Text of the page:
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Danish dockers’ action and international solidarity wins improved conditions for seafarers

29 Apr 2024

Rallying of trade union support from Belgium, Australia and the USA crucial to new terms on ship working to install wind turbines with world’s largest offshore wind developer, Ørsted

Action by dockers in Esbjerg, Denmark, has won a new collective bargaining agreement (CBA) guaranteeing better pay and conditions for seafarers installing offshore wind for Germany.

The dockers from Danish union and ITF affiliate, 3F, began their action on Friday, 19 April, after subsea engineering company, Seaway 7, refused to sign a CBA on its offshore vessel, Seaway Ventus. The Seaway Ventus is chartered to work two Ørsted projects in Germany, with Esbjerg the staging port to install the turbines.

Dockers from Belgium (ACV Transcom), Australia (Maritime Union of Australia) and the USA (International Longshoremen’s Association) were braced for solidarity action to support the Scandinavian dockers and seafarers. This, combined with strong support from the port of Esbjerg’s management, was crucial to the new agreement, signed by the Norwegian Seafarers’ Union (NSU).

Ole Philipsen, chair of the ITF Offshore Taskforce, from ITF-affiliate CO-Sea, said: “How can we seriously talk about any kind of ‘just transition’ if the workers putting renewable energy systems in place are denied fair wages and conditions? The answer is we can’t, and it would make a mockery of what we’re trying to achieve if we sacrifice workers’ rights in the urgently needed shift to renewable energy.

“As the world’s leading company in offshore wind development, Ørsted should be matching its words with actions,” Philipsen explained. “Ørsted’s ‘code of conduct’ is crystal clear in outlining the company’s commitment to human and labour rights, yet this isn’t the first time that it’s taken concerted action to turn its commitment into reality.

“As for Seaway 7, we have previously experienced their reluctance to sign any agreements. In this light, it is very satisfactory that the NSU has now succeeded in securing an agreement with the shipowner.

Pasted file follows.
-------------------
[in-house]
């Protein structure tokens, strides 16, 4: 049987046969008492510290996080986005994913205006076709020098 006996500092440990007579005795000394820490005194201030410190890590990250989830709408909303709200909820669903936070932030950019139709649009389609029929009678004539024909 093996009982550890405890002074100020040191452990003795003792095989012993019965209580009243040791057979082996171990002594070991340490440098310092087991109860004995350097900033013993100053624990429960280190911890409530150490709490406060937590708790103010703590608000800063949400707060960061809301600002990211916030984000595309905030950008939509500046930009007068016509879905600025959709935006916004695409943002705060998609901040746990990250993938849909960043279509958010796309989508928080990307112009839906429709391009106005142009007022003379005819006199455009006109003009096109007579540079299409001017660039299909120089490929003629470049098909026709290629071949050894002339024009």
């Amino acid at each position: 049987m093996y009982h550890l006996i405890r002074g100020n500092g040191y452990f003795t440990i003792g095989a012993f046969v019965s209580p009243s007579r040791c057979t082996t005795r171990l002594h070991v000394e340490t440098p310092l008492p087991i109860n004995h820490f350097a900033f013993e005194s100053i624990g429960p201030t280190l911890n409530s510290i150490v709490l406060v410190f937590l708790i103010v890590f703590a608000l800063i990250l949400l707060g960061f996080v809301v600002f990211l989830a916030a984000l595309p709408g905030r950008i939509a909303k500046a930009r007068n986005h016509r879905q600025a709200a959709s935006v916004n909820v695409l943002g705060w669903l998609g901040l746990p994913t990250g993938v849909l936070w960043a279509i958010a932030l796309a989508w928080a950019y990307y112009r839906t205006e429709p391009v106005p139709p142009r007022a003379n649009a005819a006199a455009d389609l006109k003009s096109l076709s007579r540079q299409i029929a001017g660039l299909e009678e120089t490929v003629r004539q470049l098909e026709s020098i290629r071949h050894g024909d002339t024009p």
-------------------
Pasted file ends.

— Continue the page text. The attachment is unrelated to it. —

“This outcome shows yet again that seafarers and dockers will stand firm together to secure the rights they are entitled to – and that when they do, companies have to listen.”

Angelica Gjestrum, ITF Coordinator in Norway, said: “We expect Norwegian shipowners to adhere to best practices, all Norwegian beneficially owned vessels should be covered by an ITF agreement. 

“We are very pleased that the company agreed to sign so that now the crew are covered by decent and enforceable wage and working conditions. Collective agreements are not only about wages, but also about social guarantees and transparent procedures on board.” 

Dennis Jul Pedersen, CEO of the Port of Esbjerg, said: “Our port, Esbjerg, is the largest in the world for the installation of offshore wind, and it’s crucial that we set a template for how this vital industry functions. The offshore wind industry must be the epitome of sustainability, and therefore display accountability throughout its supply chain.

“I’m delighted that the parties have found an agreement, and the project can progress as planned – a real ‘just transition’ where workers with good jobs with strong terms and conditions are at the heart of building a sustainable future for all of us.” 

In February this year, dockers from ITF affiliate, the International Longshoremen's Association (ILA), won the fight to protect their work jurisdiction at Ørsted’s offshore wind operations at the Port of New London, Connecticut, after an eight-month long campaign against the US energy major.

The victory was won after strike action and international solidarity from ITF affiliate unions in the wake of Ørsted’s refusal to recognize the ILA’s jurisdiction of loading and unloading cargo at the port.



  • Ørsted’s code of conduct is available here.
  • For more background on trade union action against Ørsted see the ITF here.

Media contacts:  

ITF media contact: Mark Dearn +44 7738 832 413  

Port of Esbjerg media contact: Dennis Jul Pedersen +45 2948 4029